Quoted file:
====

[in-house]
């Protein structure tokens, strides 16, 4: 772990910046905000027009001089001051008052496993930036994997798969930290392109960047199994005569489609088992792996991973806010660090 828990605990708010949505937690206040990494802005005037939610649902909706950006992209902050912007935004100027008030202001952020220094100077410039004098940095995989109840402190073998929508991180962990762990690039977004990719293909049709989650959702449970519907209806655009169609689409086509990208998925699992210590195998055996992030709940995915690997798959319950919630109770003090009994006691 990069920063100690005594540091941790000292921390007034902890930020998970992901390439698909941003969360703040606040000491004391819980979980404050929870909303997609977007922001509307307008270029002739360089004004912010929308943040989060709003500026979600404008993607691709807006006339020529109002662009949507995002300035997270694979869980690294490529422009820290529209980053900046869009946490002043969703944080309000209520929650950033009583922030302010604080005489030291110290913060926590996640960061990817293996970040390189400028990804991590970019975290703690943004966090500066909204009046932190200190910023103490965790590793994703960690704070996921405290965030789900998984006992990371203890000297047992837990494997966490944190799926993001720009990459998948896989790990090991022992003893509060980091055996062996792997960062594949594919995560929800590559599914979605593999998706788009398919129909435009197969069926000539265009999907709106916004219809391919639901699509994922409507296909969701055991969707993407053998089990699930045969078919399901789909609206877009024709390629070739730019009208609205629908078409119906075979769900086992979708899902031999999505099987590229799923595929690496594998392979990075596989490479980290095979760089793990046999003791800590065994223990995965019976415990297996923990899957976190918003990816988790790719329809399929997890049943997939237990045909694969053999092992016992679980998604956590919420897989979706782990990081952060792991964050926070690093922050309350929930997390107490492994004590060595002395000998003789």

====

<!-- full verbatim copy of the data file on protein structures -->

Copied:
[in-house]
């Protein structure tokens, strides 16, 4: 772990910046905000027009001089001051008052496993930036994997798969930290392109960047199994005569489609088992792996991973806010660090 828990605990708010949505937690206040990494802005005037939610649902909706950006992209902050912007935004100027008030202001952020220094100077410039004098940095995989109840402190073998929508991180962990762990690039977004990719293909049709989650959702449970519907209806655009169609689409086509990208998925699992210590195998055996992030709940995915690997798959319950919630109770003090009994006691 990069920063100690005594540091941790000292921390007034902890930020998970992901390439698909941003969360703040606040000491004391819980979980404050929870909303997609977007922001509307307008270029002739360089004004912010929308943040989060709003500026979600404008993607691709807006006339020529109002662009949507995002300035997270694979869980690294490529422009820290529209980053900046869009946490002043969703944080309000209520929650950033009583922030302010604080005489030291110290913060926590996640960061990817293996970040390189400028990804991590970019975290703690943004966090500066909204009046932190200190910023103490965790590793994703960690704070996921405290965030789900998984006992990371203890000297047992837990494997966490944190799926993001720009990459998948896989790990090991022992003893509060980091055996062996792997960062594949594919995560929800590559599914979605593999998706788009398919129909435009197969069926000539265009999907709106916004219809391919639901699509994922409507296909969701055991969707993407053998089990699930045969078919399901789909609206877009024709390629070739730019009208609205629908078409119906075979769900086992979708899902031999999505099987590229799923595929690496594998392979990075596989490479980290095979760089793990046999003791800590065994223990995965019976415990297996923990899957976190918003990816988790790719329809399929997890049943997939237990045909694969053999092992016992679980998604956590919420897989979706782990990081952060792991964050926070690093922050309350929930997390107490492994004590060595002395000998003789």